NORTH CAROLINA -- Sen. Thom Tillis has a challenger in the 2020 Republican primary.
Garland Tucker, a retired Raleigh businessman, officially filed campaign paperwork Monday, teeing off a race against the first-term senator.
So, how did North Carolina’s junior senator get in a position to warrant a primary opponent? At least part of it may have to do with the president, who polls highly among Republican voters.
Though Tillis routinely votes with the president, the two have on occasion not been in lockstep, inspiring criticism from conservatives.
Earlier this year, in perhaps the most public example, Tillis wrote an op-ed criticizing the president’s national emergency declaration to build the border wall. Weeks later, facing mounting pressure, Tillis backtracked, siding with the president and voting against a resolution blocking the president's emergency order.
“A lot has changed over the last three weeks -- a discussion with the Vice President, a number of senior administration officials,” Tillis said on the Senate floor explaining his vote.
That episode inspired more murmurs about a potential primary challenger for Tillis. Congressman Mark Walker was floated as a potential challenger, though in statement, Walker's spokesman brushed that aside saying he is “not planning to primary Thom Tillis.”
A recent poll conducted by Morning Consult put Tillis’s approval rating among North Carolina Republican voters at 53% -- the second lowest approval rating among the Republican senators up for reelection in 2020. The same poll showed Tillis’s net approval rating dropped 12 points among GOP voters. The poll was conducted between January 1 and March 31, and has a 1-point margin of error.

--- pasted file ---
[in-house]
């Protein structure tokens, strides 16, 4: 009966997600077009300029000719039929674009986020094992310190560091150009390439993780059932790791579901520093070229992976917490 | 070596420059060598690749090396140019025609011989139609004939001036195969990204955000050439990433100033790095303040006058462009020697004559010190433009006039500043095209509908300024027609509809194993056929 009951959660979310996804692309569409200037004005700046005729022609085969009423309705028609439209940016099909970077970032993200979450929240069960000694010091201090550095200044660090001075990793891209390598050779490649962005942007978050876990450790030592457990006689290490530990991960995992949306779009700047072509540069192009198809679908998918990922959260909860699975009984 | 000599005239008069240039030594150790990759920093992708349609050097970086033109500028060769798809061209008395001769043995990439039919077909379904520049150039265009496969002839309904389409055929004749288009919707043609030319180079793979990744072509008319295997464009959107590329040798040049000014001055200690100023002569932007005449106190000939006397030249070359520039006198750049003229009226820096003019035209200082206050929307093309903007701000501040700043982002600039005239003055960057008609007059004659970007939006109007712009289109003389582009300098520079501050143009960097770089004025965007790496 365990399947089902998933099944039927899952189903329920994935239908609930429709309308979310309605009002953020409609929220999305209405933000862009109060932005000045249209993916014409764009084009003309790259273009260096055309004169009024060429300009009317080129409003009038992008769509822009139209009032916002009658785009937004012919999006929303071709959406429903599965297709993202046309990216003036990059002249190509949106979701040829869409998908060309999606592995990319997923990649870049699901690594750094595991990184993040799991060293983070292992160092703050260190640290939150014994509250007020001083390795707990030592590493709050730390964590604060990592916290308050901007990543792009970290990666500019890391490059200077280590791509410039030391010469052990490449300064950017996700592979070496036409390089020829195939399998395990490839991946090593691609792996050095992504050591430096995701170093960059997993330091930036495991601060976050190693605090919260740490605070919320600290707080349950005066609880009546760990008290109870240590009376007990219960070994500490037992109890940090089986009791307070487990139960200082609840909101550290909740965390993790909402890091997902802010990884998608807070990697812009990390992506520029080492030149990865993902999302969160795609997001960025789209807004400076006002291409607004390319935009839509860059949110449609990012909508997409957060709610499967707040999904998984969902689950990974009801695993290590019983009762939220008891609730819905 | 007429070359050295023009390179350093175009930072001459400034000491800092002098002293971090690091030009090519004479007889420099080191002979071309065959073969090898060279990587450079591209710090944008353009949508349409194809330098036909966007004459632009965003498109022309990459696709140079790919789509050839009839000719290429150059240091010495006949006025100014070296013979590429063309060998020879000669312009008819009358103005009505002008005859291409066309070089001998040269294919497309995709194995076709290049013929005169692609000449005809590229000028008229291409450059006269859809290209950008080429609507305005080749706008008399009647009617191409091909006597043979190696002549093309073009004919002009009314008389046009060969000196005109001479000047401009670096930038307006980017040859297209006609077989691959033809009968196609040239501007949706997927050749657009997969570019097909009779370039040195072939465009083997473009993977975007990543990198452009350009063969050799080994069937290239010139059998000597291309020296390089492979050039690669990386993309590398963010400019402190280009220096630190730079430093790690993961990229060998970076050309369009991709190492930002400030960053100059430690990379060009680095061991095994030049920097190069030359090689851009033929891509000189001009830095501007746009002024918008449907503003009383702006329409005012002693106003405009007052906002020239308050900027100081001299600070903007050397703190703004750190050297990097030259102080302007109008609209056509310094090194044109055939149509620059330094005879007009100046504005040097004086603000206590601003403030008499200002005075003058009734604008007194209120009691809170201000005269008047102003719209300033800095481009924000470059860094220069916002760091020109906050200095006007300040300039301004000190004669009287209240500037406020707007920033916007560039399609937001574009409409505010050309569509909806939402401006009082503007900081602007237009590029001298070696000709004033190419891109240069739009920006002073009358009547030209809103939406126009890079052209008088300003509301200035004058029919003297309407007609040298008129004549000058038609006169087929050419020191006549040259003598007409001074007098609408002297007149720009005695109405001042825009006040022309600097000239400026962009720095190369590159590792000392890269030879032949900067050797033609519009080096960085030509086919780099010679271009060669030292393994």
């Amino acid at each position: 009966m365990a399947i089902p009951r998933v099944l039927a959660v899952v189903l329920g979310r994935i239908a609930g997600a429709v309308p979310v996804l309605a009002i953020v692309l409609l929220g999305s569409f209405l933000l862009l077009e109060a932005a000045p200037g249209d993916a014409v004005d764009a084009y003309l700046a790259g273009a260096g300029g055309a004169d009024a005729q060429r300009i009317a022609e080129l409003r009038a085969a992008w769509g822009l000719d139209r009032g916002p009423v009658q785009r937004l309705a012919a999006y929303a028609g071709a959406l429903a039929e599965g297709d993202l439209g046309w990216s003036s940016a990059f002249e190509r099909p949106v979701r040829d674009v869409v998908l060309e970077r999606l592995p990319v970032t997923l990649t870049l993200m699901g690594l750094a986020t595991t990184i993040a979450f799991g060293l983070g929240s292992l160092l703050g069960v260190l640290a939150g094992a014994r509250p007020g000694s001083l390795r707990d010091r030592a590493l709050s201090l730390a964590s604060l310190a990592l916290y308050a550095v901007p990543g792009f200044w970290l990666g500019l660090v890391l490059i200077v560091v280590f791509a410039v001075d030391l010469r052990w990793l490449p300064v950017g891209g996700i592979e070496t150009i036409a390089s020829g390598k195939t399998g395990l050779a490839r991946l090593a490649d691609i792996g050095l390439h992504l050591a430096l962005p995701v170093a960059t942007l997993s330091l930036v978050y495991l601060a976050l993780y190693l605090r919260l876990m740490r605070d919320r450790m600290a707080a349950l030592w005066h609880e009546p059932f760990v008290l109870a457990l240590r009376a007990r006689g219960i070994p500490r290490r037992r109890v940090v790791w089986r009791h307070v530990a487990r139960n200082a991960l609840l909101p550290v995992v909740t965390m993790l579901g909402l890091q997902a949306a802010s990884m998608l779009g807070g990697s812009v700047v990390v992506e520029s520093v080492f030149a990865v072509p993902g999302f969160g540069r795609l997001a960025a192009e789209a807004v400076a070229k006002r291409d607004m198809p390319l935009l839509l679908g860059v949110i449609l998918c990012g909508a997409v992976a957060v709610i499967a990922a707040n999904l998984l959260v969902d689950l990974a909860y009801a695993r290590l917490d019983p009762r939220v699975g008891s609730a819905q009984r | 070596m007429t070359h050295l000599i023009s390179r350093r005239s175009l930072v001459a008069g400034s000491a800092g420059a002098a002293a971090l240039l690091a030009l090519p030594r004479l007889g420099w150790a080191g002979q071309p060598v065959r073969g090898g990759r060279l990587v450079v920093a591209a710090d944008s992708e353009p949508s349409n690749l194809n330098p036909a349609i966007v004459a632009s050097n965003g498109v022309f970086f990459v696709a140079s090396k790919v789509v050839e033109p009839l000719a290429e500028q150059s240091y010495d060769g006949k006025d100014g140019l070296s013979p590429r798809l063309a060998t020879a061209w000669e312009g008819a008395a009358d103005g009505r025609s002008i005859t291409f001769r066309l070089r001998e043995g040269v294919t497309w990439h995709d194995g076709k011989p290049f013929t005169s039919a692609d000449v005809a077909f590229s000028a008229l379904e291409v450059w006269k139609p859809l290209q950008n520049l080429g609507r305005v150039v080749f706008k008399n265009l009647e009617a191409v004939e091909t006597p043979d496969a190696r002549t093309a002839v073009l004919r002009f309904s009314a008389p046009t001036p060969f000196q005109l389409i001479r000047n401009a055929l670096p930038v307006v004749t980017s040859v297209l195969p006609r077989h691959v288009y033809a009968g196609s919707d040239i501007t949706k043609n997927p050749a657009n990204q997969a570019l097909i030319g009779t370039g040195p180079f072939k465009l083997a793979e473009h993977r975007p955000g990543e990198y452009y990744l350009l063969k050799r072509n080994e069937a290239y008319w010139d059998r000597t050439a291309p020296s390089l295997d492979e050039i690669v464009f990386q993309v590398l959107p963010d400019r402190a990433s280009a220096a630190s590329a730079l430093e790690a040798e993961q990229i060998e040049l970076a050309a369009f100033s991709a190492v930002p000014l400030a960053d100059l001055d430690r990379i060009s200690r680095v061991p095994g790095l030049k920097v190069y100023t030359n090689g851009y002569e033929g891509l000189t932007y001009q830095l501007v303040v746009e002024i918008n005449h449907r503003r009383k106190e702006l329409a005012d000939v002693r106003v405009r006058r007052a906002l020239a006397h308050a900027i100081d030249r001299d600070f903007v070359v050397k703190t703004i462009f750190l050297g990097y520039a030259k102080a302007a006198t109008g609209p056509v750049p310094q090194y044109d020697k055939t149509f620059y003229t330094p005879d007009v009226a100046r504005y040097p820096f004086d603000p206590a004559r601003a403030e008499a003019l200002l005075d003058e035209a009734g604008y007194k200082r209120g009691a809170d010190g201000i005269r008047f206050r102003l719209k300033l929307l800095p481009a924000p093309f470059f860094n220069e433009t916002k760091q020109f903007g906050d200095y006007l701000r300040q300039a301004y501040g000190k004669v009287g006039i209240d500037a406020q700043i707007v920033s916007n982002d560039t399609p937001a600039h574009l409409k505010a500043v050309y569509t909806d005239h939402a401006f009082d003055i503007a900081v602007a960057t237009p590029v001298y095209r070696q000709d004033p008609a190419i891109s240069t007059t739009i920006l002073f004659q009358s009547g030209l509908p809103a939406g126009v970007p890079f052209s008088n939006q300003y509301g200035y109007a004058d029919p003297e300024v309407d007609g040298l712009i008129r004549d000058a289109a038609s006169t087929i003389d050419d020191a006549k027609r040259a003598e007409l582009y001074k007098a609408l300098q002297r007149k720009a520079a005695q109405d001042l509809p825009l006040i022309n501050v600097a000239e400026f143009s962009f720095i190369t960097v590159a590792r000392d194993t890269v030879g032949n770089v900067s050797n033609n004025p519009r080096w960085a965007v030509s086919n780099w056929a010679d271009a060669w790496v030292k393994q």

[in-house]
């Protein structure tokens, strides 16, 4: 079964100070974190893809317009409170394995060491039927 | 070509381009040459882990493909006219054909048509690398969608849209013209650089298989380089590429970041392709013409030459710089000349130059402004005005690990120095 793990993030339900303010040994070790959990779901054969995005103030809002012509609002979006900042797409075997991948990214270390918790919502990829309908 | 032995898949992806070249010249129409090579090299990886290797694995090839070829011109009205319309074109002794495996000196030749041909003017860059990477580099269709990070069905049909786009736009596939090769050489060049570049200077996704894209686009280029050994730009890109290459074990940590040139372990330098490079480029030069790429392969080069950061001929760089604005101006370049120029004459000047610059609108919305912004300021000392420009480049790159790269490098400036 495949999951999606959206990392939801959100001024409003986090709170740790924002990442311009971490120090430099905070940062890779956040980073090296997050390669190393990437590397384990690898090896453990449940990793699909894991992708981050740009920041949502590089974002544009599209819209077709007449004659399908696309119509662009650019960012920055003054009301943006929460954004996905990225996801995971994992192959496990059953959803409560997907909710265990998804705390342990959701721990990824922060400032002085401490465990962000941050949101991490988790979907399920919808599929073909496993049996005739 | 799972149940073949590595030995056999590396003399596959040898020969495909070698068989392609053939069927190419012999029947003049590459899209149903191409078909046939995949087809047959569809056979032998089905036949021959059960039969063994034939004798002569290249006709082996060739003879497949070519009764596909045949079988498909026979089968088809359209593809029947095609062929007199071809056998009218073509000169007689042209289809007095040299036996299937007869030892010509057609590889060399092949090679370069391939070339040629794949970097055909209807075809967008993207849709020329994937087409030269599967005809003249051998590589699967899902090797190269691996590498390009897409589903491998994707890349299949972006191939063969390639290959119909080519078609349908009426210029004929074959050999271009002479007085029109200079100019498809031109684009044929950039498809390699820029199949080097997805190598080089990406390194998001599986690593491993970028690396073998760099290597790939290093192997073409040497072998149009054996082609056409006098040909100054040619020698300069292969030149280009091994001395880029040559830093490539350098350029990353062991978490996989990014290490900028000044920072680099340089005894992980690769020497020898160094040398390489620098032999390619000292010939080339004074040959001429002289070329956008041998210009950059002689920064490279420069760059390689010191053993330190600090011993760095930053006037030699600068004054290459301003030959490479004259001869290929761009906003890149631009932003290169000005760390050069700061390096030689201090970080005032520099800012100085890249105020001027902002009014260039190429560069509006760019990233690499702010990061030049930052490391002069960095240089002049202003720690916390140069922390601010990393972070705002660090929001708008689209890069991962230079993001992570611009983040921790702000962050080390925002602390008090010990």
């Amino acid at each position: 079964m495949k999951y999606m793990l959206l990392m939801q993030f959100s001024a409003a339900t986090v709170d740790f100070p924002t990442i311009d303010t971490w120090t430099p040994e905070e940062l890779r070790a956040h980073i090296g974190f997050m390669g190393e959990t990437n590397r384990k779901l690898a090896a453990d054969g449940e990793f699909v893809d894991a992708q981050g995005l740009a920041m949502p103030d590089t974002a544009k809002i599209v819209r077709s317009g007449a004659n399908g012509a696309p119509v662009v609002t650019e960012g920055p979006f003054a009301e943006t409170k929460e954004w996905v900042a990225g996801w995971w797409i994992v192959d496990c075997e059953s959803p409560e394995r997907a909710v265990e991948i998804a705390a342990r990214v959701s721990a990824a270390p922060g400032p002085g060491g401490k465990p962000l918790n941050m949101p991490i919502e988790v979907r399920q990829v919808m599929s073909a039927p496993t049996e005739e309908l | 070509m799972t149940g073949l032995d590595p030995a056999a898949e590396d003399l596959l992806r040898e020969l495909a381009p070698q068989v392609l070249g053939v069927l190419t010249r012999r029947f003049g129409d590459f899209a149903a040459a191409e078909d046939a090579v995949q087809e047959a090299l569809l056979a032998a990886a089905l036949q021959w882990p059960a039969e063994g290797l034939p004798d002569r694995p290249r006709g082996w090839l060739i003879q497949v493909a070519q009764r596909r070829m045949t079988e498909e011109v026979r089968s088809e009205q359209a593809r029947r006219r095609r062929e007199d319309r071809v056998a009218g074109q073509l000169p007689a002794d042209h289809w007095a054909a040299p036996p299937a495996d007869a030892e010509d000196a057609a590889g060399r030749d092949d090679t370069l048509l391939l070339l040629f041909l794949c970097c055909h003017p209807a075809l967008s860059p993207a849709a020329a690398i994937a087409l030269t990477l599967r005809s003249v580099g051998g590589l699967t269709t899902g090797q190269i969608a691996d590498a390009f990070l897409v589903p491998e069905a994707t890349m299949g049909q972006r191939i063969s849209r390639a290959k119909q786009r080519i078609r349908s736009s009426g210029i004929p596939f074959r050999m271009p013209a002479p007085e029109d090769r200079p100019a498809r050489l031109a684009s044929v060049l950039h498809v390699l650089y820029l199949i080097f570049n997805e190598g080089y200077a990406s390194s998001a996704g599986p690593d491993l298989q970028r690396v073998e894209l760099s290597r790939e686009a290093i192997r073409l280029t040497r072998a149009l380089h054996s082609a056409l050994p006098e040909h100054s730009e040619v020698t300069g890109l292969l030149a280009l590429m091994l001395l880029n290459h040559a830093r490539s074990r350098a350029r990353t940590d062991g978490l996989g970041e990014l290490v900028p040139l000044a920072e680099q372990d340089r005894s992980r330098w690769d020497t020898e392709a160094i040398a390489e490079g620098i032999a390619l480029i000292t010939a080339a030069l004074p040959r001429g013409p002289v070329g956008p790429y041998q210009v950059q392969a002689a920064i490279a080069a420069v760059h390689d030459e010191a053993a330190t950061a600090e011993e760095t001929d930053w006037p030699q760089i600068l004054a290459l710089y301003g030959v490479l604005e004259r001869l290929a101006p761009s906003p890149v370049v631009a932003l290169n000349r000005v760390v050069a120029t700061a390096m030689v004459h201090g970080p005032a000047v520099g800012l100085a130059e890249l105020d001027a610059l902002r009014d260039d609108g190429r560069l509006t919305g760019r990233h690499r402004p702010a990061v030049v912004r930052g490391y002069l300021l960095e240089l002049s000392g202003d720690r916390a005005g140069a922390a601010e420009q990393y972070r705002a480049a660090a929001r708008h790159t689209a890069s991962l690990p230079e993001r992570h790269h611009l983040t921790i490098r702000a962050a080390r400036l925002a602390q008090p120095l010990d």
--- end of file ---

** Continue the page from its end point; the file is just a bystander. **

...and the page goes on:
Perhaps underlining this point, in an interview with The Washington Post, Rep. Mark Meadows -- a key Trump ally on Capitol Hill and fellow North Carolina lawmaker -- declined an opportunity to endorse Tillis.
“I don’t know that a congressional endorsement -- he’s not asked me for one, I doubt that I would give a congressional endorsement to any senator that it would matter,” Meadows said.
In recent months, Tillis has made multiple public comments defending the president, including at a Senate Judiciary hearing focused on the Mueller report.
“Guys you can go out and spin this any way you want to but the data is there," he said. "There was no underlying crime and there was insufficient evidence to indict the president on obstruction of justice."
Meanwhile, in a statement Monday reacting to Tucker entering the race, Tillis’s campaign manager framed the election as being about Trump loyalty, casting Tillis as the president's ally.
“[Tillis] looks forward to defending President Trump and his policies against any anti-Trump activist who chooses to enter the race. Today's candidate has a long record of attacking the President and appears to be assembling an anti-Trump team,” wrote Luke Blanchat.
The question remains whether running as Trump’s defender is a wise plan in a purple state like North Carolina. While it may poll well among GOP voters in the primary, will it resonate in the general election?
In a statement, a spokesman for the North Carolina Democratic Party weighed in on Tillis' primary opponent, writing in part, “The rocky start to Senator Tillis’ reelection campaign be traced back to the fact that North Carolinians of all political stripes know they can’t trust him.”
At least four Democrats have expressed interest in running against Tillis, but some analysts argue the national party is still searching for a “big name.”